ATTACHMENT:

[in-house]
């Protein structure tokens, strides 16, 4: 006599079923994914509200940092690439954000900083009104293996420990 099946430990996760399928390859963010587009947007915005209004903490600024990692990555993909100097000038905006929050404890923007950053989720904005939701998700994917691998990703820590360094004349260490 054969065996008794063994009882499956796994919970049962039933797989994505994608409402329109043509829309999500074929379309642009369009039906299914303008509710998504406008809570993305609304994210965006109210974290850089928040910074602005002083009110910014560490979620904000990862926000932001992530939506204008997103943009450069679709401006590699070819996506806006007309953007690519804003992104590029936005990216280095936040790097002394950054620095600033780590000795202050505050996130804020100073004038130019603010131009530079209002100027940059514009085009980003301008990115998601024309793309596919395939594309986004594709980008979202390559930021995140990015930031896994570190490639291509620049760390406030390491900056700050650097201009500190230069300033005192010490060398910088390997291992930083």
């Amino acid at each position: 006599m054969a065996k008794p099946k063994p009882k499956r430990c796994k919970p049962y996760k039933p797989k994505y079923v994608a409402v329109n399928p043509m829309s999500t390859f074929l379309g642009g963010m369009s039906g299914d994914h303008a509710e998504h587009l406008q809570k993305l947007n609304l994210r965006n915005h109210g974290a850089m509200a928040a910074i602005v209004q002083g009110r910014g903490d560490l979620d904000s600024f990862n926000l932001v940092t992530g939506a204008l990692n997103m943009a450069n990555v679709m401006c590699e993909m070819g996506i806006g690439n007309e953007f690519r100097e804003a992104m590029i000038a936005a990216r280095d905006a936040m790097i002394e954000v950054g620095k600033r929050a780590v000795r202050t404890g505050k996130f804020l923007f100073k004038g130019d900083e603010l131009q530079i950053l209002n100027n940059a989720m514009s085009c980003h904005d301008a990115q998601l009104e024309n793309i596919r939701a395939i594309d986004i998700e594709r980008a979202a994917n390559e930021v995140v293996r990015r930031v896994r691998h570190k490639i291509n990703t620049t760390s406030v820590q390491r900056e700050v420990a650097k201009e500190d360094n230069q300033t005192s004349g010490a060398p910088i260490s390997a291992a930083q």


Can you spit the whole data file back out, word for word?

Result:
[in-house]
């Protein structure tokens, strides 16, 4: 006599079923994914509200940092690439954000900083009104293996420990 099946430990996760399928390859963010587009947007915005209004903490600024990692990555993909100097000038905006929050404890923007950053989720904005939701998700994917691998990703820590360094004349260490 054969065996008794063994009882499956796994919970049962039933797989994505994608409402329109043509829309999500074929379309642009369009039906299914303008509710998504406008809570993305609304994210965006109210974290850089928040910074602005002083009110910014560490979620904000990862926000932001992530939506204008997103943009450069679709401006590699070819996506806006007309953007690519804003992104590029936005990216280095936040790097002394950054620095600033780590000795202050505050996130804020100073004038130019603010131009530079209002100027940059514009085009980003301008990115998601024309793309596919395939594309986004594709980008979202390559930021995140990015930031896994570190490639291509620049760390406030390491900056700050650097201009500190230069300033005192010490060398910088390997291992930083």
């Amino acid at each position: 006599m054969a065996k008794p099946k063994p009882k499956r430990c796994k919970p049962y996760k039933p797989k994505y079923v994608a409402v329109n399928p043509m829309s999500t390859f074929l379309g642009g963010m369009s039906g299914d994914h303008a509710e998504h587009l406008q809570k993305l947007n609304l994210r965006n915005h109210g974290a850089m509200a928040a910074i602005v209004q002083g009110r910014g903490d560490l979620d904000s600024f990862n926000l932001v940092t992530g939506a204008l990692n997103m943009a450069n990555v679709m401006c590699e993909m070819g996506i806006g690439n007309e953007f690519r100097e804003a992104m590029i000038a936005a990216r280095d905006a936040m790097i002394e954000v950054g620095k600033r929050a780590v000795r202050t404890g505050k996130f804020l923007f100073k004038g130019d900083e603010l131009q530079i950053l209002n100027n940059a989720m514009s085009c980003h904005d301008a990115q998601l009104e024309n793309i596919r939701a395939i594309d986004i998700e594709r980008a979202a994917n390559e930021v995140v293996r990015r930031v896994r691998h570190k490639i291509n990703t620049t760390s406030v820590q390491r900056e700050v420990a650097k201009e500190d360094n230069q300033t005192s004349g010490a060398p910088i260490s390997a291992a930083q």